HEAT (1981) by Ed McBain

McBain_Heat_panIt’s summer in the city and we get a quartet of plotlines for the thirty-fifth volume in the 87th Precinct series (I am in the process of reading / re-reading them all in chronological order; to see my previous 34 reviews, click here). In the first, Steve Carella is investigating a suicide that is not what it seems; the second is a tale of domestic jealousy involving Bert Kling and his wife Augusta; then there is a drugs bust in which everything goes wrong; and finally the nasty tale of a jail-bird who sets out to kill the cop who arrested him.

I submit this review for  Bev’s Vintage Mystery Challenge; and Friday’s Forgotten Books meme run by Patti Abbott at her fab Pattinase blog.

Heat (87th Precinct series #35)
First Published: 1981
Leading players: Steve Carella, Bert Kling, Richard Genero, Meyer Meyer, Augusta Blair, Peter Byrnes

“Steve, I think my wife is playing around with somebody.”

As noted previously, the entries in the 87 Precinct series had started to noticeably balloon in length from Long Time No See in 1977. However, although this is one of the shorter titles from the period (my Pan edition, pictured above, runs to 200 pages, which may make it in fact the shortest the series would now ever get), it probably should still have lost its two minor subplots and brought the page-count down by about a quarter if truth be told. Long sections of dialogue definitely constitute padding (such as Carella’s extended running battles over delays with the ME and the telephone company) and the failed drugs bust episode in particular adds very little. On the other hand, the section devoted to the increasing amount of graffiti in the city makes for some fascinating social observation. Either way, the book is a bit overlong, though that is as nothing compared with the next in the series, Ice (1983), which comes in at some 300 pages! But let’s not get too ahead of ourselves …

“Kling should have realised his marriage was doomed the minute he started tailing his wife.”

The main story – a troubled commercial artist who, stricken by alcoholism and obsessed by his father’s recent suicide, apparently downs a whole bottle of Seconal – makes for a pretty good mystery as Carella doggedly turns up unexpected motives and physical evidence that go against what superficially seems an open and shut suicide case. But he keeps asking himself: why did the man turn off the air conditioning in the blistering August heat? Why were there no fingerprints on the pill bottle? Why did his ex-wife know he had changed his will after inheriting nearly $2m while his current wife (who was away on business in California at the time of the death) not? And is it a coincidence that the man’s estranged brother happened to be visiting from the West Coast at the time? And then there is the even sadder case of the foundering of the marriage of Kling and his wife of nearly 4 years, beautiful flame-haired supermodel Augusta.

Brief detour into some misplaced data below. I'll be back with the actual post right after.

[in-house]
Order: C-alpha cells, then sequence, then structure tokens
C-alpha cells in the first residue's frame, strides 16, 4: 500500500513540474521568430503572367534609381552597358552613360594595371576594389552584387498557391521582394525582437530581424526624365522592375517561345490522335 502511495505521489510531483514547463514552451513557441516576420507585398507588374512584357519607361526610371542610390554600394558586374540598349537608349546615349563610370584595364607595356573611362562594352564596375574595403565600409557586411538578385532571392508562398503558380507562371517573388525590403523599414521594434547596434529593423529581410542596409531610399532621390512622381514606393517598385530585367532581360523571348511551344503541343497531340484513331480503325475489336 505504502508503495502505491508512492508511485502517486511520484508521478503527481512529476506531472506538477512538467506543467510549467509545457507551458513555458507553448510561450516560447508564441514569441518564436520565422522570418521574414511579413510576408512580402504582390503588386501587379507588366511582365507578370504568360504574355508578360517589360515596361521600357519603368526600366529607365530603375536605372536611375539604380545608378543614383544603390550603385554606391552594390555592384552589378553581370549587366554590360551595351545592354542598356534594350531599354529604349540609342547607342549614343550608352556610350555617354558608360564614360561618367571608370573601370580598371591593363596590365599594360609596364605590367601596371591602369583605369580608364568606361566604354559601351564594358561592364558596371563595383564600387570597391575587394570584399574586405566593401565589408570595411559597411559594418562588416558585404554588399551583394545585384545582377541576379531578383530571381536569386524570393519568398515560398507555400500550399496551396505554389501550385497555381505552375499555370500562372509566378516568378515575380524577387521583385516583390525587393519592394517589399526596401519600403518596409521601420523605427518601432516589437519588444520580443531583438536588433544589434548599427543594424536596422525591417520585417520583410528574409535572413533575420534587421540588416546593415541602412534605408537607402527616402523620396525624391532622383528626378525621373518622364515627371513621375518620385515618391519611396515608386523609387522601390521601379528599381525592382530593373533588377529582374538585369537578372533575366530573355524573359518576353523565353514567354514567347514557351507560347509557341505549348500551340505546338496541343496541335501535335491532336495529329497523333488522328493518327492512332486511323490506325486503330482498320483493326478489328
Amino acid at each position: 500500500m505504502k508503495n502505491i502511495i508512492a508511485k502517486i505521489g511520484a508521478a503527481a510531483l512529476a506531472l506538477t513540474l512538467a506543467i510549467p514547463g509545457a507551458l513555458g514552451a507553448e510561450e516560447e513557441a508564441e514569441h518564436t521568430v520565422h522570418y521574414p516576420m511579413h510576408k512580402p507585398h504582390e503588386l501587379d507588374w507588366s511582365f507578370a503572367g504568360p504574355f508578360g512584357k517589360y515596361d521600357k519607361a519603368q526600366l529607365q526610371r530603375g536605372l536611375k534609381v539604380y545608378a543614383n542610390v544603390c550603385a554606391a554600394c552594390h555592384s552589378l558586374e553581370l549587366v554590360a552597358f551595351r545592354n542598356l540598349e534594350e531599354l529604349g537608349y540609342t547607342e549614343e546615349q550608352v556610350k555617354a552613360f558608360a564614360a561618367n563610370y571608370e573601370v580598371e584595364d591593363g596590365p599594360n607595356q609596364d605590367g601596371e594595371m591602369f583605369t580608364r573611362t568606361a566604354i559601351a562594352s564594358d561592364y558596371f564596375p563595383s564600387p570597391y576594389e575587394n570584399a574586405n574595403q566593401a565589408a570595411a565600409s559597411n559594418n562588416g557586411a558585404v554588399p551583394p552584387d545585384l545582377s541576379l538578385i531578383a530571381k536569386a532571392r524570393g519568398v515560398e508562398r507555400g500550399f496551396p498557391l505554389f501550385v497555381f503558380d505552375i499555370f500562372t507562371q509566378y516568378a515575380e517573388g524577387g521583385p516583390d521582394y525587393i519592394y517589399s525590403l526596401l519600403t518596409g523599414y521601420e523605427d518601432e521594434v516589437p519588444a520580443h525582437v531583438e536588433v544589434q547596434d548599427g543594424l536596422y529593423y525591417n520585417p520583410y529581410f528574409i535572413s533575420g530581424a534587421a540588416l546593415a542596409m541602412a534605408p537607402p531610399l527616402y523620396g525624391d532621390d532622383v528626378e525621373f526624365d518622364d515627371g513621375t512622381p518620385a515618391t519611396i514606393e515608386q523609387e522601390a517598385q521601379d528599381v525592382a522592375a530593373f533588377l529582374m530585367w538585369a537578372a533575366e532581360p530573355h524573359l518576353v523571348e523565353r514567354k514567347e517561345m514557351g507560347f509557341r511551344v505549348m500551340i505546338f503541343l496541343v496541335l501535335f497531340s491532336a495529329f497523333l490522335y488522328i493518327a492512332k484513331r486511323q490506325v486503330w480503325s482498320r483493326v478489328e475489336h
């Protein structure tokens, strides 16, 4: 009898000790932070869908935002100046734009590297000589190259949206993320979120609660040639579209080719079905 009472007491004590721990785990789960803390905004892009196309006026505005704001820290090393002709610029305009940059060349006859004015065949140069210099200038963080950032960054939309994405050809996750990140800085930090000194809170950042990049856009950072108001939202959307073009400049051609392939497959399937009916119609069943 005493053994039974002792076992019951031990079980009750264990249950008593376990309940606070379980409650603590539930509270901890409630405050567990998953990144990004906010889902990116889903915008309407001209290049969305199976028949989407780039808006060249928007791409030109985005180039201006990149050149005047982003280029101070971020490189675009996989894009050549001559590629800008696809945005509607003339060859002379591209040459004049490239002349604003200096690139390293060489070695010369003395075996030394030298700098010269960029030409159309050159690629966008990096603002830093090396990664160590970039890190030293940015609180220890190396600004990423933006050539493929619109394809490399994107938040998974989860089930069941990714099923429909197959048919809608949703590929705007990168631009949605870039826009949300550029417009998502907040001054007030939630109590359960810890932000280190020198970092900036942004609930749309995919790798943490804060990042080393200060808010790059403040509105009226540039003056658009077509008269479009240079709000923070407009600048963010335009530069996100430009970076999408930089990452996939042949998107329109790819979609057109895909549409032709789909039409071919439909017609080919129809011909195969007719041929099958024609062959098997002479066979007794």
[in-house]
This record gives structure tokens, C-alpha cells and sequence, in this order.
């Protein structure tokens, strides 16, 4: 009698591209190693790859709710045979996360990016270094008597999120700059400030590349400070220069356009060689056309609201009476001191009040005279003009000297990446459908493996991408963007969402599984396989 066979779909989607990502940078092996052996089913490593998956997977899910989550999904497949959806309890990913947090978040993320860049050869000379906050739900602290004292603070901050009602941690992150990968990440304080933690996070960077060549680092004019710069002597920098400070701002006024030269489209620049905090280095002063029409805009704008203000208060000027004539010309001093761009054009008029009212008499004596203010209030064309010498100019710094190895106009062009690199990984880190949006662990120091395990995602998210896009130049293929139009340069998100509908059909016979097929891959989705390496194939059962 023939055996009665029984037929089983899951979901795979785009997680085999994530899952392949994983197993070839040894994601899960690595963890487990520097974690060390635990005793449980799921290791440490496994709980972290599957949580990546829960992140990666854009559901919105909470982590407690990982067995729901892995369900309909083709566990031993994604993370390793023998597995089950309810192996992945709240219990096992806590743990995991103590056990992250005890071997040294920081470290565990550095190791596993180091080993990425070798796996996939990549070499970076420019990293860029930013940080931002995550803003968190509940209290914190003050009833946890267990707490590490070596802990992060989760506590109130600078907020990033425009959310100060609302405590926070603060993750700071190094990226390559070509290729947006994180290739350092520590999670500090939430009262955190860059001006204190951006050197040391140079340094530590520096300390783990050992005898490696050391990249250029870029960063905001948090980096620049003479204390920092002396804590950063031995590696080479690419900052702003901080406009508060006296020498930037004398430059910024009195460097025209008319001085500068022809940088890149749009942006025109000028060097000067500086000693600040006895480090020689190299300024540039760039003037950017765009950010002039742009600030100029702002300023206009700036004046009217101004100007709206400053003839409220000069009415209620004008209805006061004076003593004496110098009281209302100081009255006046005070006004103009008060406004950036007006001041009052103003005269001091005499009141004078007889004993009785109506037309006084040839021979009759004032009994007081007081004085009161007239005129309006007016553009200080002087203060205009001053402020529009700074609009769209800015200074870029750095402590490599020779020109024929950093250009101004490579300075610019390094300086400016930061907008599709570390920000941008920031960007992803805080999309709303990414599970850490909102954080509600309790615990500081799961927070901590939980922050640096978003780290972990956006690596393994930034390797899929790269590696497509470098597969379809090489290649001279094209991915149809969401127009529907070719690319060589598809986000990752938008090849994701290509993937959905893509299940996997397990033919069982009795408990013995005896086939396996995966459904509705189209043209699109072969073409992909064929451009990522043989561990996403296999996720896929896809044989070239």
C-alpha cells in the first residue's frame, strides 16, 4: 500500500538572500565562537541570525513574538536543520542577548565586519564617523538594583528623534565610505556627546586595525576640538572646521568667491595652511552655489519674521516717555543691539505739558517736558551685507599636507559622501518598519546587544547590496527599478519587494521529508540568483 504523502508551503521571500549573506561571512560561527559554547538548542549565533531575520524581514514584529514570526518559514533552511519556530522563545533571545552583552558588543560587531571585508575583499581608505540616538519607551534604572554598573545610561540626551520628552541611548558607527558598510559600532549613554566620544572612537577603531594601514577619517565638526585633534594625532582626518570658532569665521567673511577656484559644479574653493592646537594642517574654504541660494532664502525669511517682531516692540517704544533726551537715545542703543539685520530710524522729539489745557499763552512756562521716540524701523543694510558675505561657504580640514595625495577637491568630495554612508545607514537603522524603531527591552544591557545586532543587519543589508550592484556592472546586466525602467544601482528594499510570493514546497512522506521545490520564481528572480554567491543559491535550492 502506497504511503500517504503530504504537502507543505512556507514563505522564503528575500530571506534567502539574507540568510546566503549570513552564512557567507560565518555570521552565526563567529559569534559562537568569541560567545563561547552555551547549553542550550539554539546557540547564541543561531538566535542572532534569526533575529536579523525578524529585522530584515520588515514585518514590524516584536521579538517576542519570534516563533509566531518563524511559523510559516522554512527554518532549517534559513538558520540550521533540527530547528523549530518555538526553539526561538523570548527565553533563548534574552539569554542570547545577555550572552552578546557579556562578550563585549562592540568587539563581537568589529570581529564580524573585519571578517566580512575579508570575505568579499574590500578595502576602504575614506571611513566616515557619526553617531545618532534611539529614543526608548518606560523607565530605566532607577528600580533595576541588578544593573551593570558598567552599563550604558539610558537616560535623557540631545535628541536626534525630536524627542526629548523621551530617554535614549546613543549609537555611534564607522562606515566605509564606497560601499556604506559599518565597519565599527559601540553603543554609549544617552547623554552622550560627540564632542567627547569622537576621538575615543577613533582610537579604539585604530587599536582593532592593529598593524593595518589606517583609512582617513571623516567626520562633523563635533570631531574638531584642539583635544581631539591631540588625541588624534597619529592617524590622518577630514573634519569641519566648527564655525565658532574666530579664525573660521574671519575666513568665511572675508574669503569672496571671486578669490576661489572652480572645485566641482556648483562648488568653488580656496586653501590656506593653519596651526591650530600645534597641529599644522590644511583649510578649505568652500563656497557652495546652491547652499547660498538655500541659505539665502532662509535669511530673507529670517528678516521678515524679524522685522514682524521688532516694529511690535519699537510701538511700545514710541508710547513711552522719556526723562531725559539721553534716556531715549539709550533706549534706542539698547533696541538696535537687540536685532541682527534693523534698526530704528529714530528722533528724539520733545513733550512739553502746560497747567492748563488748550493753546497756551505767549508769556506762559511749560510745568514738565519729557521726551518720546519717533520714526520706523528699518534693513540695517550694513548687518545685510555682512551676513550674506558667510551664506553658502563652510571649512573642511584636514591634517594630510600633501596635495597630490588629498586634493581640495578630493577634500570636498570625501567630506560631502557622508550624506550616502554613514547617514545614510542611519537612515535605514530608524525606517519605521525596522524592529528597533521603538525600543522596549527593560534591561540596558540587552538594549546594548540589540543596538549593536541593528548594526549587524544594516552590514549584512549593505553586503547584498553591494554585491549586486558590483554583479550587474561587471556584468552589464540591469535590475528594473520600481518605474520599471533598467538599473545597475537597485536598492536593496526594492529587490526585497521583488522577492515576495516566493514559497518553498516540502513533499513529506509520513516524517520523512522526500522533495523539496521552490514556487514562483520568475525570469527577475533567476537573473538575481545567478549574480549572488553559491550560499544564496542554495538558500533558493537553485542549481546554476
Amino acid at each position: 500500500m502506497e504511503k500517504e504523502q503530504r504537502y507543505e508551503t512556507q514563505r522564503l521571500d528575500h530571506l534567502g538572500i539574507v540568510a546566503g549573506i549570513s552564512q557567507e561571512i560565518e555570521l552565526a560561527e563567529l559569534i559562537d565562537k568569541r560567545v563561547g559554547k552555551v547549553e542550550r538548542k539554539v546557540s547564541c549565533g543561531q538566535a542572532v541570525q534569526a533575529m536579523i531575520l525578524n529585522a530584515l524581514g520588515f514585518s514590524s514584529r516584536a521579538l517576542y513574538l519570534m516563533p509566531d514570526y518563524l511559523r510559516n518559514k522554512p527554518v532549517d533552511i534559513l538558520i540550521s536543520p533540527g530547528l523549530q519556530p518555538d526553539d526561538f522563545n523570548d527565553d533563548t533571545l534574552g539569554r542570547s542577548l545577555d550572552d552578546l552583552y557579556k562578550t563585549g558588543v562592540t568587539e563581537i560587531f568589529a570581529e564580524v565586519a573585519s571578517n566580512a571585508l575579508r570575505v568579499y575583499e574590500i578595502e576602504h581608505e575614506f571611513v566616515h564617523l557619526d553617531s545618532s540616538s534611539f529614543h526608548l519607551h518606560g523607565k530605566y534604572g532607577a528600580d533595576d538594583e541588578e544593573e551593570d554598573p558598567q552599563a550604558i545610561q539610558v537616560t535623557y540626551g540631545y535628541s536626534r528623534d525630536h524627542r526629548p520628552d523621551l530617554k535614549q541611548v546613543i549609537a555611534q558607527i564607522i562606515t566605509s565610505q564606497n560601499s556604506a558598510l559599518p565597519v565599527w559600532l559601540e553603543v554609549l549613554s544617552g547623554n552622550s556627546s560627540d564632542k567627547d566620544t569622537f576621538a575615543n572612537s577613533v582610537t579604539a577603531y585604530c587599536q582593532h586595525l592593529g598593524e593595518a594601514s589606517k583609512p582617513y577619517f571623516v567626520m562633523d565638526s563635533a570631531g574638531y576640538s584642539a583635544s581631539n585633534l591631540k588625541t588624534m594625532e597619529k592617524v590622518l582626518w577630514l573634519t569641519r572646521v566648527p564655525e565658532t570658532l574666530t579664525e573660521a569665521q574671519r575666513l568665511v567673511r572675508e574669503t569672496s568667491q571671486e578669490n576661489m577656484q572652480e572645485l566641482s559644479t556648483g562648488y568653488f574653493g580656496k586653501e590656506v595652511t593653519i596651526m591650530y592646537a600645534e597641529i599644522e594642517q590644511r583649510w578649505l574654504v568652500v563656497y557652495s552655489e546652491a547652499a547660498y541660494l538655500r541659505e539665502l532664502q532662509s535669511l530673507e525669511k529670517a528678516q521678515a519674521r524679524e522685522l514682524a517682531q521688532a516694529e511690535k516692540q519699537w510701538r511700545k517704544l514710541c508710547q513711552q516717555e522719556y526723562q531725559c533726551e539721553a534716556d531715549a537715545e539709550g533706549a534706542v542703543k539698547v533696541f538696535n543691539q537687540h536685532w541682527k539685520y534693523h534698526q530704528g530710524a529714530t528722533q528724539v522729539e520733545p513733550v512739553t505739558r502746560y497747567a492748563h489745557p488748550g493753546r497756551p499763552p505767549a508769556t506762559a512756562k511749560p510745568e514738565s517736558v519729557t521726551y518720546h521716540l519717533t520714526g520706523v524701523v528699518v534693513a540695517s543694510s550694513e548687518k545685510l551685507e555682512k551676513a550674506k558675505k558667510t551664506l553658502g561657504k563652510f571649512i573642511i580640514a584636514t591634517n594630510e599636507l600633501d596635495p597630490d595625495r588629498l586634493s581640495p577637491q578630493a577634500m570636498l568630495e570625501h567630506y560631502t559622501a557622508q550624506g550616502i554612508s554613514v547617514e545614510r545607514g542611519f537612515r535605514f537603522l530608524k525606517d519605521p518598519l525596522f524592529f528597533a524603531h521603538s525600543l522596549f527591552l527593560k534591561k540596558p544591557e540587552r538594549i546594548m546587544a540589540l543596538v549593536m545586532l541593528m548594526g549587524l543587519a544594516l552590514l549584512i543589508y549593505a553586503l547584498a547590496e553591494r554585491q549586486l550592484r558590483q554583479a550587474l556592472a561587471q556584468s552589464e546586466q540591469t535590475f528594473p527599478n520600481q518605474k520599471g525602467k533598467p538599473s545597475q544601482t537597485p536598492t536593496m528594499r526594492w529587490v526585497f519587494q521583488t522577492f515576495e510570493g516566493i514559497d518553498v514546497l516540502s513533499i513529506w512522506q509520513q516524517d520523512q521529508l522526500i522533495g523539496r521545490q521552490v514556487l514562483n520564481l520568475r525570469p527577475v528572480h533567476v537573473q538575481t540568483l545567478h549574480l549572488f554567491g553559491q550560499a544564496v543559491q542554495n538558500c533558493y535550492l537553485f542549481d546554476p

“Miss Herzog,” Carella said slowly, “this isn’t Agatha Christie.”

McBain-HeatCarella warns Kling that if he has concerns he must discuss them openly with Augusta, but instead the cop follows his training and decides to track her movements in the hope of catching her out in a  lie. Of course it all ends in tears and smartly McBain doesn’t try to pull any surprises here, making it clear to us that the marriage is thus already over. This certainly conforms to Kling’s relentless bad luck when it comes to his love life. To this strand McBain adds a subplot involving Jack Halloran, who Kling arrested a dozen years earlier after the man killed his wife with a hatchet. Halloran is a really horrible piece of work, a racist murderer who spent his time in prison raping new inmates. This whole strand is all remarkably sordid, sad and pretty repellent and I rather wish it had been dispensed with since it doesn’t really go anywhere in terms of the main plotlines. What it does do is emphasise the essentially downbeat theme of this book, which is really about the failure of several marriage (McBain, aka Evan Hunter, was married 3 times), two of which end in murder and the third in a showdown at gunpoint. On the whole then, one of the lesser entries from the time.

This review was submitted as part of Bev’s 2015 Silver Age Vintage Mystery Challenge bingo in ‘set in the USA’ the category:

012-Vintage-Silver-Heat

***** (2.5 fedora tips out of 5)

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This entry was posted in 2015 Vintage Mystery Challenge, 87th Precinct, Ed McBain, Friday's Forgotten Book, New York, Police procedural. Bookmark the permalink.

35 Responses to HEAT (1981) by Ed McBain

  1. As ever, Sergio, I love your candor. There certainly are plenty of books that fall into that category of ‘could have been so much better with an edit.’ Still, that said, McBain at his weakest is better than lots of others at their best. And I do think it’s great that you’re re-reading this fabulous series in order. I think that, when possible, it’s best to do that with this particular series, since it gives the reader a much better perspective on the characters.

  2. tracybham says: